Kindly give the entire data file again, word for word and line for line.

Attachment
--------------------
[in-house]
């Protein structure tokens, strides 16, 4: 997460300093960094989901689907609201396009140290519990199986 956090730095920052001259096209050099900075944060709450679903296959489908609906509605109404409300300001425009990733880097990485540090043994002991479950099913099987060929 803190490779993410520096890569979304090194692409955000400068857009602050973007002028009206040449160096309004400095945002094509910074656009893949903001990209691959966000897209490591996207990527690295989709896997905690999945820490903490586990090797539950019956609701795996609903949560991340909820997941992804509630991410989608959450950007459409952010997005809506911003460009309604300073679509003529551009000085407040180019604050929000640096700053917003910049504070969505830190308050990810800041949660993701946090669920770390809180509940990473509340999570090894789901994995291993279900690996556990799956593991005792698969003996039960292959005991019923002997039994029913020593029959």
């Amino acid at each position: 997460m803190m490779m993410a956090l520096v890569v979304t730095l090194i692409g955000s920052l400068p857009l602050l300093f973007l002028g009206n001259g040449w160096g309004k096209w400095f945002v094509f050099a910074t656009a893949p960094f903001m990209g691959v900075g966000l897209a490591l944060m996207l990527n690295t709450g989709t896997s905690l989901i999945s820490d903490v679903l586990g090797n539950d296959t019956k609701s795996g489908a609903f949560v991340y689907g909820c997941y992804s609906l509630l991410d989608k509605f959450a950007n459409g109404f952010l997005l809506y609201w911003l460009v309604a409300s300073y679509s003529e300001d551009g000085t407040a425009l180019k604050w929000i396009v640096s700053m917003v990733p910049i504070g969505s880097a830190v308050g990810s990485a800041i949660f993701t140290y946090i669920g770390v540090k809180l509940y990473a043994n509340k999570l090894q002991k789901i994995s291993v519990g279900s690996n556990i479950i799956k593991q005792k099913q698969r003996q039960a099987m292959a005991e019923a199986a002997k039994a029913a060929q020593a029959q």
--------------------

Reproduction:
[in-house]
């Protein structure tokens, strides 16, 4: 997460300093960094989901689907609201396009140290519990199986 956090730095920052001259096209050099900075944060709450679903296959489908609906509605109404409300300001425009990733880097990485540090043994002991479950099913099987060929 803190490779993410520096890569979304090194692409955000400068857009602050973007002028009206040449160096309004400095945002094509910074656009893949903001990209691959966000897209490591996207990527690295989709896997905690999945820490903490586990090797539950019956609701795996609903949560991340909820997941992804509630991410989608959450950007459409952010997005809506911003460009309604300073679509003529551009000085407040180019604050929000640096700053917003910049504070969505830190308050990810800041949660993701946090669920770390809180509940990473509340999570090894789901994995291993279900690996556990799956593991005792698969003996039960292959005991019923002997039994029913020593029959």
């Amino acid at each position: 997460m803190m490779m993410a956090l520096v890569v979304t730095l090194i692409g955000s920052l400068p857009l602050l300093f973007l002028g009206n001259g040449w160096g309004k096209w400095f945002v094509f050099a910074t656009a893949p960094f903001m990209g691959v900075g966000l897209a490591l944060m996207l990527n690295t709450g989709t896997s905690l989901i999945s820490d903490v679903l586990g090797n539950d296959t019956k609701s795996g489908a609903f949560v991340y689907g909820c997941y992804s609906l509630l991410d989608k509605f959450a950007n459409g109404f952010l997005l809506y609201w911003l460009v309604a409300s300073y679509s003529e300001d551009g000085t407040a425009l180019k604050w929000i396009v640096s700053m917003v990733p910049i504070g969505s880097a830190v308050g990810s990485a800041i949660f993701t140290y946090i669920g770390v540090k809180l509940y990473a043994n509340k999570l090894q002991k789901i994995s291993v519990g279900s690996n556990i479950i799956k593991q005792k099913q698969r003996q039960a099987m292959a005991e019923a199986a002997k039994a029913a060929q020593a029959q």